By Kim Pittaway - July 23, 2010
It’s not a phrase you often hear a newly-minted PhD utter: “I would love to be wrong.” Susan Thomson pauses. “Though that makes me a bad political scientist, because we’re supposed to predict things!”
What Susan hopes she’s wrong about is the potential for violence erupting during this August’s Rwandan presidential elections, just the second such election since the Rwandan genocide in 1994 and one that current president, Paul Kagame, is expected to win. As a doctoral candidate, Susan spent months in the country in 2006 observing what she came to view as the fiction of reconciliation in that country’s post-genocide truth and reconciliation process. Where Rwandan Patriotic Front (RPF) government officials touted the success of these programs, Susan saw the silencing of dissent and a go-along-to-get-along superficial compliance by those in the country’s underclass. And where foreign journalists reported on the successful rebuilding of urban centres – with shiny new building and airport expansions – she saw the struggles of rural peasants to stretch inadequate rations and pay exorbitant taxes. As she tried to understand the gap between public perceptions of Rwanda and the experiences being shared with her as she interviewed some 400 ordinary Rwandans, 37 of them in depth, Susan came to question the way information is managed by Rwandan government officials and academics and then disseminated through foreign journalists whose interviewing is often limited to those same elites. The irony, she says, is that in the aftermath of the 1994 Rwandan genocide, she was part of that elite.
Commanded to tell the truth
“I had that whole good-guy, bad-guy mentality,” says Susan, who successfully defended her dissertation, Resisting Reconciliation: State Power and Everyday Life in Post-Genocide Rwanda, and was awarded her PhD from Dalhousie in 2009. (It is slated for publication by the University of Wisconsin Press in 2011.) “I truly 110 per cent wanted to believe that the RPF were good.”
Originally from Nova Scotia, Susan had joined the UN in East Africa in 1992. Her time in Africa over the next decade reads like a trauma travelogue. She was posted to Somalia in the weeks before 23 Pakistani peacekeepers were killed in July 1993; she documented rape as a war crime in refugee settlements; she witnessed a roadside murder and dismemberment of a driver who had accidentally killed a child in a traffic accident in Madagascar; and was posted to Rwanda just two weeks before the 1994 genocide began. After stints in Nairobi and Western Tanzania, she returned to Rwanda in 1997 where she stayed for another three and a half years working for the US Agency for International Development and the National University of Rwanda training Rwandan lawyers in human rights law (she had completed her own law degree at University College London while with the UN). She also participated in documenting the effects of the genocide, developing a particular skill in “sniffing” mass graves. “I could look at it, sniff it, get the texture of it, and estimate how many bodies were there,” she says. “Eventually I became so accurate that they would plan the manpower and resources needed to excavate based on what I smelled.”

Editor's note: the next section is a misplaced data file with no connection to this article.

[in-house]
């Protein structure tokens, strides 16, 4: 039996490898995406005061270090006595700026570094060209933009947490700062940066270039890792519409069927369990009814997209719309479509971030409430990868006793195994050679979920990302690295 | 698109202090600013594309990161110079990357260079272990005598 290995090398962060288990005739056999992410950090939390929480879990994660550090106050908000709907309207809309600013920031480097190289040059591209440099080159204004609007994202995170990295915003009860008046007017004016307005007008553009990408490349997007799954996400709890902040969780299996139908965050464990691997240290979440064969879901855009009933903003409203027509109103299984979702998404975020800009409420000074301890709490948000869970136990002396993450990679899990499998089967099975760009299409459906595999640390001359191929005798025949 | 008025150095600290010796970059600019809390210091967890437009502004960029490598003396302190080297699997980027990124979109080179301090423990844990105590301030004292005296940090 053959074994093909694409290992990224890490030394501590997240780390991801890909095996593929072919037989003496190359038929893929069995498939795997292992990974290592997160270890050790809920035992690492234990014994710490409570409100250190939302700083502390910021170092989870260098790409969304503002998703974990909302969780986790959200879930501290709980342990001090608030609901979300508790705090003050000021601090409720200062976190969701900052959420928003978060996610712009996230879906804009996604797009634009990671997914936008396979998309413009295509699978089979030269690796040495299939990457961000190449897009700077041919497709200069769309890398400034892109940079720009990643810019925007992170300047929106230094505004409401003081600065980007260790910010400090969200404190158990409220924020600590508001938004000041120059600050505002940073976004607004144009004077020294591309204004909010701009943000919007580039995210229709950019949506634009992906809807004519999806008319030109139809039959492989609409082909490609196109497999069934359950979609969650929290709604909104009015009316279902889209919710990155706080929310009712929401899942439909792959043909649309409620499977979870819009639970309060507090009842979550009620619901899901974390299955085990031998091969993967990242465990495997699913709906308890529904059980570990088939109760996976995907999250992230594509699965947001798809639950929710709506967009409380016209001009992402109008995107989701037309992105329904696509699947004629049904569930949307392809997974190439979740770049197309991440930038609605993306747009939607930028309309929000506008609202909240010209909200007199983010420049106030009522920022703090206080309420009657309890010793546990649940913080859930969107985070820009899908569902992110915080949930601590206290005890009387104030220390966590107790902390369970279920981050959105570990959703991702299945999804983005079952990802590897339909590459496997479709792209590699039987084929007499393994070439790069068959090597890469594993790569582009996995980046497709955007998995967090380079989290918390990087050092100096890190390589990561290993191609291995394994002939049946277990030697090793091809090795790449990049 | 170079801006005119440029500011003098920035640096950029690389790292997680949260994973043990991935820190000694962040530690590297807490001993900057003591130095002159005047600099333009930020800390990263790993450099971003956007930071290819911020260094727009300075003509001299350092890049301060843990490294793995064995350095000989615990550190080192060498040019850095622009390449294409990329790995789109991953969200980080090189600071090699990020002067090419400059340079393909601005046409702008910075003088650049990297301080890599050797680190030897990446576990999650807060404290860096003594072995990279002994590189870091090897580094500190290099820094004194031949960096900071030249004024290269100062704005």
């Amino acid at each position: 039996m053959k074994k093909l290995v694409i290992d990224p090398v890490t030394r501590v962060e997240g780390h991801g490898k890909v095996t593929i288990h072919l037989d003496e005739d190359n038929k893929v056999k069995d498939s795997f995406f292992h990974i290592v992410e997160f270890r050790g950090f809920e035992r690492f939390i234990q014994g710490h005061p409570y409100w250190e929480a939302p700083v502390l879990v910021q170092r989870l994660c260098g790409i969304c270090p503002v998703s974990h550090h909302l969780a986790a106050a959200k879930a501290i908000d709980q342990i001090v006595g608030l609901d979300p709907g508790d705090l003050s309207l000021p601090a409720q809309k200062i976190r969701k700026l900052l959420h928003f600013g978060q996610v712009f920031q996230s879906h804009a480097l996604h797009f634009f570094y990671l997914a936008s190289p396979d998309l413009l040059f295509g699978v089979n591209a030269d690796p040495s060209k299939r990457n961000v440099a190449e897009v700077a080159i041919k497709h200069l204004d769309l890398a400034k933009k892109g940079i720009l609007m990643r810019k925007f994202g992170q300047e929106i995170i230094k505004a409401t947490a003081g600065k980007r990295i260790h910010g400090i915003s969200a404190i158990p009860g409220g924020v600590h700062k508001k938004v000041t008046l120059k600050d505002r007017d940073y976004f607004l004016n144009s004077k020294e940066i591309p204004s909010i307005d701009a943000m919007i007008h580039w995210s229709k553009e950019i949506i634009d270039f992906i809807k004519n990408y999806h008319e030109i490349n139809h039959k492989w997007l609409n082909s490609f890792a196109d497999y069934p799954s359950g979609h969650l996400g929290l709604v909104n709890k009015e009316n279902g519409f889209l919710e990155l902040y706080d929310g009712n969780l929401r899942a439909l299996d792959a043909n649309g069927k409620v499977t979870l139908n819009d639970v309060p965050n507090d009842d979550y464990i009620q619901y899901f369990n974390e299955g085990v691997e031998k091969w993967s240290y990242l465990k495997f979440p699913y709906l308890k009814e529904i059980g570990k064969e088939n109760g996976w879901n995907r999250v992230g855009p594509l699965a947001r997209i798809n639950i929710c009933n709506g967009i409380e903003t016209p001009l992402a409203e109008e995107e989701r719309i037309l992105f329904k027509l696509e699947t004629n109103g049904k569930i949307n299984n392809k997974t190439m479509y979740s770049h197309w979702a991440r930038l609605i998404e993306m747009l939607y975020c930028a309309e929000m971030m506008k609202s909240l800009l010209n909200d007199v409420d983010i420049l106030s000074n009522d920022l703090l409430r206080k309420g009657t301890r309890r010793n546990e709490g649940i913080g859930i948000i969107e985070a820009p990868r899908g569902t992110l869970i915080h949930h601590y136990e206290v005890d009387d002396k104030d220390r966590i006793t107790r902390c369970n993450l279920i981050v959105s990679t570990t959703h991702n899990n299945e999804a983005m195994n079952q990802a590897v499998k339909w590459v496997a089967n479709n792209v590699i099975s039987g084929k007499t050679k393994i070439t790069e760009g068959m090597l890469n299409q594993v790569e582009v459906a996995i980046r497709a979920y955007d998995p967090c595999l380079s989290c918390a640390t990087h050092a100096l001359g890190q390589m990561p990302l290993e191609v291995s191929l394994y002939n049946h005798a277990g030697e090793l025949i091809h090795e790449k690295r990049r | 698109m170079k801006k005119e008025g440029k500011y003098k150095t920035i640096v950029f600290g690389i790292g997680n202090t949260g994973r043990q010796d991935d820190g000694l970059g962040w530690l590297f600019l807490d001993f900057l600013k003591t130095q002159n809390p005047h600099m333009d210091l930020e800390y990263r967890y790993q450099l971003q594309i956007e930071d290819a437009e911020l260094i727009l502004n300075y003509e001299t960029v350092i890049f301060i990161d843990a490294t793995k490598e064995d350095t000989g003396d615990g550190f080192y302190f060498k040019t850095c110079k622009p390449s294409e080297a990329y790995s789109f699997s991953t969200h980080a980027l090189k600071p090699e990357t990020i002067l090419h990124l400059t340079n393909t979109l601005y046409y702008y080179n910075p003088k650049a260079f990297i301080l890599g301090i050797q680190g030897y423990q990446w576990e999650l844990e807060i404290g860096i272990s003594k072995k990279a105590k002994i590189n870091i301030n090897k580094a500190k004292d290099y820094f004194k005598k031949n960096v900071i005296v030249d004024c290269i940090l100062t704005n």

Many of her law students were ex-pats returning to Rwanda to help rebuild the battered country, and Susan came to admire both their commitment and their goals. Still, when she asked questions about the experiences of those outside the walls of power, they were dismissed: the peasants were illiterate and ignorant, too lazy to be trusted. They needed to be guided into reconciliation, she was told, commanded to tell the truth and forgive, and instructed in the true history of Rwanda, their job not to question but to comply.